There was little chance of sleeping that night and at one point when we were actually alone, at a loss for anything to say or do, John and I started talking about names. We never did settle on anything for a girl, but chose William Albert for a boy. We'd call him Will since Grandpa, his namesake, is Bill. A little more than 24 hours after I was diagnosed and admitted, Will was born by emergency C-section, let out a single cry--the only one we would ever hear--and was immediately intubated and taken to the NICU. John faced an untenable choice--stay with his sick wife or follow his tiny son. Once my surgery was complete, I assured him I would be fine and sent him to find Will.

Will weighed one pound, two and a half ounces when he was born on October 26, 2004, fifteen and a half weeks early. His eyes were still fused shut and would remain so for a little more than a week. John's wedding ring slid all the way up to his shoulder. The tiniest Pampers available had to be folded in half to fit him. He had such difficulty regulating his body temperature that the nurses wrapped the sides of his warmer bed with aluminum foil to keep the warmth from the heat lamp above reflected inward toward him. Plastic cling wrap was stretched from edge to edge on his bed, also keeping the heat in.

But he was strong, a fighter from day one. Any number of complications could have taken him from us in a matter of hours or days, but his name turned out to be almost prophetic, for he had a Will to live, incredible Will power, an iron Will. He fought through infections, a heart defect and corrective surgery, the constant pounding of the high frequency ventilator shaking his lungs to keep them open. He became the surfactant king of the NICU, responding so well to a treatment considered experimental at other hospitals. Will's doctors believed that as long as it kept working to reopen his lung sacs reducing his oxygen needs they'd continue to give it to him hoping to get him over that one last hurdle that always seemed to be in front of him. His obvious determination to overcome the odds against him stole the hearts of everyone who came in contact with him, even the briefest encounter.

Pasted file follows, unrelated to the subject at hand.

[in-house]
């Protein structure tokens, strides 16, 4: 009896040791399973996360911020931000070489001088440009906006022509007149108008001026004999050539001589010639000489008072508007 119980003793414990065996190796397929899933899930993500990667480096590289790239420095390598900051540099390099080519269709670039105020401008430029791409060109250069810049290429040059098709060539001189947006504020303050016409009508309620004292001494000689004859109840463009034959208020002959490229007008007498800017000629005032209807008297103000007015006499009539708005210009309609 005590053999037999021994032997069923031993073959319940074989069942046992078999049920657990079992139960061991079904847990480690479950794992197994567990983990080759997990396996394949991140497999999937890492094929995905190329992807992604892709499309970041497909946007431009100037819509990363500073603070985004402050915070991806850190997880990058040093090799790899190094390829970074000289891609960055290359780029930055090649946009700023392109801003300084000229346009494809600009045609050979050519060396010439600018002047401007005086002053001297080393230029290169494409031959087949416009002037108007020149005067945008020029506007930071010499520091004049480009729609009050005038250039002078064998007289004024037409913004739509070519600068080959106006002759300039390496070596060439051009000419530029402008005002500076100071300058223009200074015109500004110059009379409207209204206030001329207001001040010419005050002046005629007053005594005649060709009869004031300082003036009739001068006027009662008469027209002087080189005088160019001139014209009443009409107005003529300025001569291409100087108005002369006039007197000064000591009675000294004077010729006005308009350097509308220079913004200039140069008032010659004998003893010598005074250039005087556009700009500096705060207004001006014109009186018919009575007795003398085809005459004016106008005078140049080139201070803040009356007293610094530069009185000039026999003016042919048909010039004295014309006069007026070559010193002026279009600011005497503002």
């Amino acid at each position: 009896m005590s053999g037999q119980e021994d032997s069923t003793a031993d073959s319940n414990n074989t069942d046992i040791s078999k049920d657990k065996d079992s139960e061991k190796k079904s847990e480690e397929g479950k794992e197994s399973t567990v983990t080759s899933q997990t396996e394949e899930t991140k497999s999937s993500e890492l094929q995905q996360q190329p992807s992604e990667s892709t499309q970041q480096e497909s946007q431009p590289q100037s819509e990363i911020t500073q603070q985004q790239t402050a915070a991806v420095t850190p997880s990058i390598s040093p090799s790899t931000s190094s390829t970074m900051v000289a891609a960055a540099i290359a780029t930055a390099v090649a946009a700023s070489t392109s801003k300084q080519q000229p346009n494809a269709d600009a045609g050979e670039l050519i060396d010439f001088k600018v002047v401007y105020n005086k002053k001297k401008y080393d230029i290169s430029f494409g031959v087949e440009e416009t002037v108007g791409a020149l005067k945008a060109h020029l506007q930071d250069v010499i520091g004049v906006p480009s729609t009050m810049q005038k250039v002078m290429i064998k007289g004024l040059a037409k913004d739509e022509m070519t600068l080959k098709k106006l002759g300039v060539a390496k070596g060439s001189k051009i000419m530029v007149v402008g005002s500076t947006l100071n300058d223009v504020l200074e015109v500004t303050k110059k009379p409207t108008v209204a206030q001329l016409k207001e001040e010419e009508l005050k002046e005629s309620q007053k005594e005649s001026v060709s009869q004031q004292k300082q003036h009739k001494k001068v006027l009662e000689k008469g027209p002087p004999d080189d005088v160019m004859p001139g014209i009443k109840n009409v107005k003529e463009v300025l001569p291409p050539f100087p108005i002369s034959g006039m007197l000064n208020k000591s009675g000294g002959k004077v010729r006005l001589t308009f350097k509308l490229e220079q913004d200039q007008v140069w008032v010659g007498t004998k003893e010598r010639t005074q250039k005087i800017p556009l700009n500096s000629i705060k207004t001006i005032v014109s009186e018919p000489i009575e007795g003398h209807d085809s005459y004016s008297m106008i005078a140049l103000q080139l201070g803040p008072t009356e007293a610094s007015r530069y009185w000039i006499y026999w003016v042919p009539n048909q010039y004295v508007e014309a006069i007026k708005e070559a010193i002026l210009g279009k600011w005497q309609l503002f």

Our lives were so focused on his daily ups and downs that we lost track of where our hearts ended and his began. They told us from the beginning that being parents to a premature baby would be like riding a roller coaster. We discovered as we went through each day that it was no ordinary roller coaster, but one running backwards and in the dark. We never knew whether we were headed up or down and many days felt like we were dangling upside down, but it never crossed our minds to get off. If Will could persevere so could we.

We relished the highs--the day he opened his eyes, the way he calmed down when we cupped a hand over his head and gave him a finger to hold, the day we got to hold him for the first time, six weeks after he was born. We endured the lows--the night his carbon dioxide levels approached a deadly poisonous level, the day we left the room and waited an agonizing hour and a half while they operated on his tiny heart, the night the phone rang at 3 a.m. and the nurse told us, "We're having trouble with William. We need you to come in." And the night, after a long week in which we left the hospital only once, that they told us the infection Will had been fighting was overpowering the antibiotics. The boy who conquered every hurdle from October through January finally faced one he could not overcome. They could keep him alive long enough for our parents to drive from Des Moines and Chicago to hold their grandson for the first and last time and say good-bye.